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Skirmishes Reported At Armenian-Azerbaijani Border After Bombing Incident

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Azerbaijani soldiers patrol at a checkpoint outside the town of Susa. (file photo)

Armenia and Azerbaijan have accused each other of cease-fire violations along their border, hours after three Azerbaijani soldiers were reportedly wounded by an explosive device at a Nagorno-Karabakh checkpoint.

Armenia's Defense Ministry said on November 13 that Azerbaijani forces opened fire at Armenian positions in the eastern Gegharkunik Province shortly after midday.

"The enemy fire was suppressed with retaliatory actions. There are no casualties on the Armenian side," it said in a brief statement.

Azerbaijan, for its part, accused Armenian forces of firing sniper rifles and rocket-propelled grenade launchers at its military posts on the afternoon of November 13 in the Kalbacar district that borders Armenia.

Military authorities in Baku said skirmishes were continuing there in the late afternoon, but did not report any casualties.

The latest escalation of border tensions between Armenia and Azerbaijan comes after an ethnic Armenian civilian was killed on November 8 in Azerbaijan's breakaway region of Nagorno-Karabakh near the Azerbaijani-controlled town of Susa, known in Armenian as Shushi.

Ethnic Armenian authorities in Stepanakert condemned the attack, saying the victims were utility workers who were trying to repair a damaged water pipe.

Earlier on November 13, an Armenian man threw an explosive device at an Azerbaijani checkpoint close to where the November 8 incident occurred.

That is the same day that Armenians and Azerbaijanis commemorated the first anniversary of the end of their bloody six-week fighting in starkly different ways, highlighting the continued tensions over the breakaway region and surrounding districts.

Russian peacekeepers detained the man and handed him over to the breakaway region's ethnic Armenian authorities.

Baku says three Azerbaijani soldiers were injured in the blast. They identified the bomber as a citizen of Armenia, saying he had acted together with a "group of criminals" to carry out a "terrorist act."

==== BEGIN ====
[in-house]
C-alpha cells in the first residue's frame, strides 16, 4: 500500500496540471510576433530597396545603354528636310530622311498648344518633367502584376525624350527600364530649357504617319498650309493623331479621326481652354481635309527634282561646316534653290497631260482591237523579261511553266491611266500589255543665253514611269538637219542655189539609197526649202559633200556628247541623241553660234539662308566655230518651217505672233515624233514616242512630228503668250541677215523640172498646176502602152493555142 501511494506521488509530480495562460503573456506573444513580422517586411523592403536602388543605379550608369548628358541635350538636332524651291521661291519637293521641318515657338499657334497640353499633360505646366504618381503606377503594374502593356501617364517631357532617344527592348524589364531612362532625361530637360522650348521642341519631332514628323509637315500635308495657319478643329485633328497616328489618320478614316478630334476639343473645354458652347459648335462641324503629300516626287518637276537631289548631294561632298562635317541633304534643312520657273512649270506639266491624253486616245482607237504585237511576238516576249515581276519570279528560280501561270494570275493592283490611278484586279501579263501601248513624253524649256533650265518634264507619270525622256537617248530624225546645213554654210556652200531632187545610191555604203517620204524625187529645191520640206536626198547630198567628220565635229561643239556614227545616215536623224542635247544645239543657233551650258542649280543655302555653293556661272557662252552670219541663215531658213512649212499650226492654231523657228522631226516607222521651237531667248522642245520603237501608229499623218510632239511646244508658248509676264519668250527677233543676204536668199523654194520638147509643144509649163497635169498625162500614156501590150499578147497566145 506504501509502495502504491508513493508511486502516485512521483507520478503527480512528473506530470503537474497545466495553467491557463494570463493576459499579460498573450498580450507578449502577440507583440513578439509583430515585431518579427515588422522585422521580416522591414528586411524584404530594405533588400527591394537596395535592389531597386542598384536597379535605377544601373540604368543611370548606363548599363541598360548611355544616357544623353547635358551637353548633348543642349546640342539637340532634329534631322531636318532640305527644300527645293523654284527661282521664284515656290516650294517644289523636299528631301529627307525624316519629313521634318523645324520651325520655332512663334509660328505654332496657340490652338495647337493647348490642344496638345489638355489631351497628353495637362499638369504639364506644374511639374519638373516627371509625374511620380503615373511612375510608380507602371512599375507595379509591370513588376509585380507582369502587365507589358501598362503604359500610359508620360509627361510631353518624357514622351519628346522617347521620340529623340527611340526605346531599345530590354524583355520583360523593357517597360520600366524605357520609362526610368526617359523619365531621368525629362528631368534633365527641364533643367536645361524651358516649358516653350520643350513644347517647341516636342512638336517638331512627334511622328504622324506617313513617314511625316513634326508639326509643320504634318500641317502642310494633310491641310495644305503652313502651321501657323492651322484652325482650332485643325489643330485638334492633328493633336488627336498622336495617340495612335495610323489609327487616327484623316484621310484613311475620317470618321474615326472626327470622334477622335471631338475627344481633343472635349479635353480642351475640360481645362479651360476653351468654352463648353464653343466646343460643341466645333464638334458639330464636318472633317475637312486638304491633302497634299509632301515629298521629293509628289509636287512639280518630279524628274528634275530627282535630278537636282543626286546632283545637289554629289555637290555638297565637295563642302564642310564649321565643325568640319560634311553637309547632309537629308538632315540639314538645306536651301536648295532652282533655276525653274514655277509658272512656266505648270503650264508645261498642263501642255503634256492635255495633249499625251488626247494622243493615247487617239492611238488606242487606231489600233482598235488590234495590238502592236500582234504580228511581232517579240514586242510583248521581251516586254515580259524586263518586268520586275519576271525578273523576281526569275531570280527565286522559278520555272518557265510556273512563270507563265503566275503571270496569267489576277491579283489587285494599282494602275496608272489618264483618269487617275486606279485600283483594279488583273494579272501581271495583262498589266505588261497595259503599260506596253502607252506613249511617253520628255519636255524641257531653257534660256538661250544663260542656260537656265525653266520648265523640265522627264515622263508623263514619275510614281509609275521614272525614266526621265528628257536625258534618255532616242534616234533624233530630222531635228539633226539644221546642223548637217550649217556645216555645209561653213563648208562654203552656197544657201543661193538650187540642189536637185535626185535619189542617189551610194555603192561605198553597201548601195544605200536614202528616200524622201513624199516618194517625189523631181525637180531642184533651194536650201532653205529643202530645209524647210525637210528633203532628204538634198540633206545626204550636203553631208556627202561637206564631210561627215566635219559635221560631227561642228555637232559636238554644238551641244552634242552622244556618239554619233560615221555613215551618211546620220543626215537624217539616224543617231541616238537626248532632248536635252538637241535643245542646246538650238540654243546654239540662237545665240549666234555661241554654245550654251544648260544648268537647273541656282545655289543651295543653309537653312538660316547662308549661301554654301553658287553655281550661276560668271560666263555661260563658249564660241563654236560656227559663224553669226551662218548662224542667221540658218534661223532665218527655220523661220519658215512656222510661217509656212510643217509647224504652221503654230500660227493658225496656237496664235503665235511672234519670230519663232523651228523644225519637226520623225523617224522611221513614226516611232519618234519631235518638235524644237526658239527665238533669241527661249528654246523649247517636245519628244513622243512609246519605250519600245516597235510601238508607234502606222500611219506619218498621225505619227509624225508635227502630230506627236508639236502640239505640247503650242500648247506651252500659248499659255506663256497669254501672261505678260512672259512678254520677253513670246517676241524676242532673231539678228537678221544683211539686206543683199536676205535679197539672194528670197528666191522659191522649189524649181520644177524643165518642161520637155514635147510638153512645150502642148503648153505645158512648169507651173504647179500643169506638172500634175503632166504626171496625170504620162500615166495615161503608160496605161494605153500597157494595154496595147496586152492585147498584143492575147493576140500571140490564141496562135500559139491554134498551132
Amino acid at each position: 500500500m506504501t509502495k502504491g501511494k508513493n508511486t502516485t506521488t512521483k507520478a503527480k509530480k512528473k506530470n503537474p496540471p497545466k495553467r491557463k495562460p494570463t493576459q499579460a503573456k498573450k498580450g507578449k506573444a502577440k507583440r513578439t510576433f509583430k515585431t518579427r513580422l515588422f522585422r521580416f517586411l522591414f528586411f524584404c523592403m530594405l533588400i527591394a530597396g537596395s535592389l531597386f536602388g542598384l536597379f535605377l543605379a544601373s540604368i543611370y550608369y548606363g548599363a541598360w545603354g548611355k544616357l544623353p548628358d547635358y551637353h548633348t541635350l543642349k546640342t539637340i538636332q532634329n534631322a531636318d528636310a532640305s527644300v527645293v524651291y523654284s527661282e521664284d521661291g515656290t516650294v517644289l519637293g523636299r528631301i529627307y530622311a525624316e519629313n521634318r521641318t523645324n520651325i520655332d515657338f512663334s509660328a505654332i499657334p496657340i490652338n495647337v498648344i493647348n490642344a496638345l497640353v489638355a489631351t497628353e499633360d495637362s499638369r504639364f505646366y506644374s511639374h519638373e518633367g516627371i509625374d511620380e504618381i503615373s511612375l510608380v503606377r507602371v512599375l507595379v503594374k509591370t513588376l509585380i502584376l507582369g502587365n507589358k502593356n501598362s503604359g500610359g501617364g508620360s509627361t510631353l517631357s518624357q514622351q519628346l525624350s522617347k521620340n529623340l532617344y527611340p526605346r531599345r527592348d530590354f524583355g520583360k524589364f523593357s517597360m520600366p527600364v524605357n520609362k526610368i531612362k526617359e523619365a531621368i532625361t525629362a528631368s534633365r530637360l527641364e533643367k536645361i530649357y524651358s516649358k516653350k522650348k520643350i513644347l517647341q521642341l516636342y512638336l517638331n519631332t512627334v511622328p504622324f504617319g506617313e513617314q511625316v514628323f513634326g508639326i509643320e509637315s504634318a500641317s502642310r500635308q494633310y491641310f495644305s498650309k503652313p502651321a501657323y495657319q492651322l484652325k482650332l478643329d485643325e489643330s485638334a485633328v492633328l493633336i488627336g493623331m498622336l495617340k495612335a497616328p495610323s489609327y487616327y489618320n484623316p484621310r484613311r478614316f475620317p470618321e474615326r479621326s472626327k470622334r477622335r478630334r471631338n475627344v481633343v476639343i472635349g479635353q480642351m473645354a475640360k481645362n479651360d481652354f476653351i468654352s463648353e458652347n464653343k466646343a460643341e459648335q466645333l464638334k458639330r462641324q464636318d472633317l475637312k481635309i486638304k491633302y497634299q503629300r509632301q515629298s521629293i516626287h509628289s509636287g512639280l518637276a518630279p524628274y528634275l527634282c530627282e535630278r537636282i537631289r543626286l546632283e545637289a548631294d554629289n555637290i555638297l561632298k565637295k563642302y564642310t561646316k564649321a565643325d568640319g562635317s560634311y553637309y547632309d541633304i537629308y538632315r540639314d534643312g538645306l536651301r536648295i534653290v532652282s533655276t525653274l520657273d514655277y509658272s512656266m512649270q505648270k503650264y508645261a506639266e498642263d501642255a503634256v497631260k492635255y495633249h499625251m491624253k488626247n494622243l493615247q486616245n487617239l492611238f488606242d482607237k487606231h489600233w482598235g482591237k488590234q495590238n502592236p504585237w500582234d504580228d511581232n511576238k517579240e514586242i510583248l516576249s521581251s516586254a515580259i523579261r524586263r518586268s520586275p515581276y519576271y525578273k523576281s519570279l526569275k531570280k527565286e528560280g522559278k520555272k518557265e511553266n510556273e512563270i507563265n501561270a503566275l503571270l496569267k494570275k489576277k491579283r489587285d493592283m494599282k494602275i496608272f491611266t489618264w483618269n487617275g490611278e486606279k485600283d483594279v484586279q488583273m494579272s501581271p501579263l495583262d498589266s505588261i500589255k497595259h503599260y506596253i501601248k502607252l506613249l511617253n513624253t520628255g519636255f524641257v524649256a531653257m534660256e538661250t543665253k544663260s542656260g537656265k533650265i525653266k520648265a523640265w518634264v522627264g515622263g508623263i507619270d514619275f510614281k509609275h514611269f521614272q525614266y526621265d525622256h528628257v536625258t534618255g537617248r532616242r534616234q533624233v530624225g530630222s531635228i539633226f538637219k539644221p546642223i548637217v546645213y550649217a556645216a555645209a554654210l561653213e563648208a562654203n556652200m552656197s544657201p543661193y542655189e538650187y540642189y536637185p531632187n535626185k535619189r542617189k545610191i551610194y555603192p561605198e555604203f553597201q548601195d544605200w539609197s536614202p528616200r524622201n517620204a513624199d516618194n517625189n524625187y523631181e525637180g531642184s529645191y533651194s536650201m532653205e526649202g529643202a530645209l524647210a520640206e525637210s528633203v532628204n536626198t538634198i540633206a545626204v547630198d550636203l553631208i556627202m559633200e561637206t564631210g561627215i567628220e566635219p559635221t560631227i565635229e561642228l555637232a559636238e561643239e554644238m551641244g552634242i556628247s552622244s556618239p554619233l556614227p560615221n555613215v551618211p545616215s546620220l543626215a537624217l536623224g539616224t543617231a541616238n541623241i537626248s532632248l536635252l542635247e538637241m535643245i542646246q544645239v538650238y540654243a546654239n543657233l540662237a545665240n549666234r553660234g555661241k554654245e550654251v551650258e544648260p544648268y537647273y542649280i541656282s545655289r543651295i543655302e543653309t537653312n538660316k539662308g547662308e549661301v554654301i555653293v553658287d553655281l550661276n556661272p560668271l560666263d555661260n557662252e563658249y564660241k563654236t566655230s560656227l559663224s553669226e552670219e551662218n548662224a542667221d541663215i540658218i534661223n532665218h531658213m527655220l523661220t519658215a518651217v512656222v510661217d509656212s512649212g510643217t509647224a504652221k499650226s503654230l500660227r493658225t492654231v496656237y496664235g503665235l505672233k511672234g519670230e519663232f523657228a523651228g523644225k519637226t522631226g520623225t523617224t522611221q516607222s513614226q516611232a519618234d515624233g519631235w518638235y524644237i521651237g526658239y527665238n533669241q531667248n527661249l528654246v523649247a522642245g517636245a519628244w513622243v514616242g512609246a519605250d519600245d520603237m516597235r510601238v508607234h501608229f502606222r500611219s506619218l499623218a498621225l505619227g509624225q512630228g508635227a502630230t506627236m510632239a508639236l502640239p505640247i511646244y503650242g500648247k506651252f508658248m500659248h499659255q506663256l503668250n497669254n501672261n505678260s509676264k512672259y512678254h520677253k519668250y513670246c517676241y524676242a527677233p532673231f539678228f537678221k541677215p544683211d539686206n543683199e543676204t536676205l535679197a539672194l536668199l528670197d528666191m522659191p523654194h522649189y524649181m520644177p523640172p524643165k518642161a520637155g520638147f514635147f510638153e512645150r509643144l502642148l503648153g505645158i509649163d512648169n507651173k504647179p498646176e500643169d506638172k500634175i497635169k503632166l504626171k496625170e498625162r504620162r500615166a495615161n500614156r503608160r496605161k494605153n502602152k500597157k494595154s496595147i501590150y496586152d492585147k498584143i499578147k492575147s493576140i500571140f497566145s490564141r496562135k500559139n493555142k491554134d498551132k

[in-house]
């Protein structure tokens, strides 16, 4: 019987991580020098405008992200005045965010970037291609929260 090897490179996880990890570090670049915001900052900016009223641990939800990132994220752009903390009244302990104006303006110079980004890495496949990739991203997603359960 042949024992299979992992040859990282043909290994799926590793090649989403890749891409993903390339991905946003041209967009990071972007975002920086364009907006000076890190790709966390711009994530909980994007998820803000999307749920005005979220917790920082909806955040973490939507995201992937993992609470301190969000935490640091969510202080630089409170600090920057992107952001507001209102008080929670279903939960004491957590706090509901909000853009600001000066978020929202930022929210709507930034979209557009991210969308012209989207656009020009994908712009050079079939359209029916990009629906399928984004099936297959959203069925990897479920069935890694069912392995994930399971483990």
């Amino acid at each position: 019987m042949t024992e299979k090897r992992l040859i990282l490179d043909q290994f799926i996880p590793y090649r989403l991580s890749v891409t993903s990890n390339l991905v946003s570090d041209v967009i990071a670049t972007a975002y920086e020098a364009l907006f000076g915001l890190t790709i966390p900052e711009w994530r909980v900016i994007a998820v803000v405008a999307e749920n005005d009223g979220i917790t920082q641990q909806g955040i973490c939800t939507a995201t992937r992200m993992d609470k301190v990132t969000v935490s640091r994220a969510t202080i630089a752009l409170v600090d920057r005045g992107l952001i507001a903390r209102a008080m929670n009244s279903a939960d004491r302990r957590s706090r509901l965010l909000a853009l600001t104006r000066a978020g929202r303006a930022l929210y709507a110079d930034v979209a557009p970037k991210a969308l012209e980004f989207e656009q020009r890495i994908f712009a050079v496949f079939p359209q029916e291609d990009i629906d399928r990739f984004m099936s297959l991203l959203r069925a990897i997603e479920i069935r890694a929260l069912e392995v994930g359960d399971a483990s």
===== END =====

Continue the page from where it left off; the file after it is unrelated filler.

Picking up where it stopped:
The so-called Lachin corridor -- a Russian-controlled road linking Armenia to ethnic Armenian controlled parts of Nagorno-Karabakh -- was temporarily closed to traffic in both directions after the attack on the checkpoint.

Ethnic Armenian authorities in Nagorno-Karabakh said the vital supply route had been reopened later in the day.

The Russian soldiers have been deployed along the 25-kilometer-long and 5-kilometer-wide corridor for the past year.

De facto Armenian authorities in Stepanakert also said a joint investigation with Russian peacekeepers was under way to establish the circumstances of the November 13 attack.

They said their preliminary findings suggest that the person who threw the explosive device was responding to “provocative actions” by Azerbaijani soldiers.

They also refuted Baku's claims of casualties, insisting that no one was hurt by the explosion.

A peace deal has been mostly holding but interrupted by occasional instances of violence since 44 days of intense fighting between Armenia and Azerbaijan ended a year ago in major Azerbaijani gains on the ground in and around Nagorno-Karabakh and Russian troops keeping the Caucasus rivals apart.

Nearly 7,000 people were killed in the hostilities, which were brought to an end by a Russia-brokered cease-fire agreement signed on November 9, 2020.

The resulting peace deal was hailed as a triumph in Azerbaijan, but Armenian losses sparked months of massive protests in Yerevan to demand Prime Minister Nikol Pashinian's resignation.

Nagorno-Karabakh and seven nearby regions had been controlled by ethnic Armenians since a bitter war began as the Soviet Union crumbled in the late 1980s and then gave way to a three-decade "frozen conflict."

With reporting by RFE/RL's Armenian and Azerbaijani services
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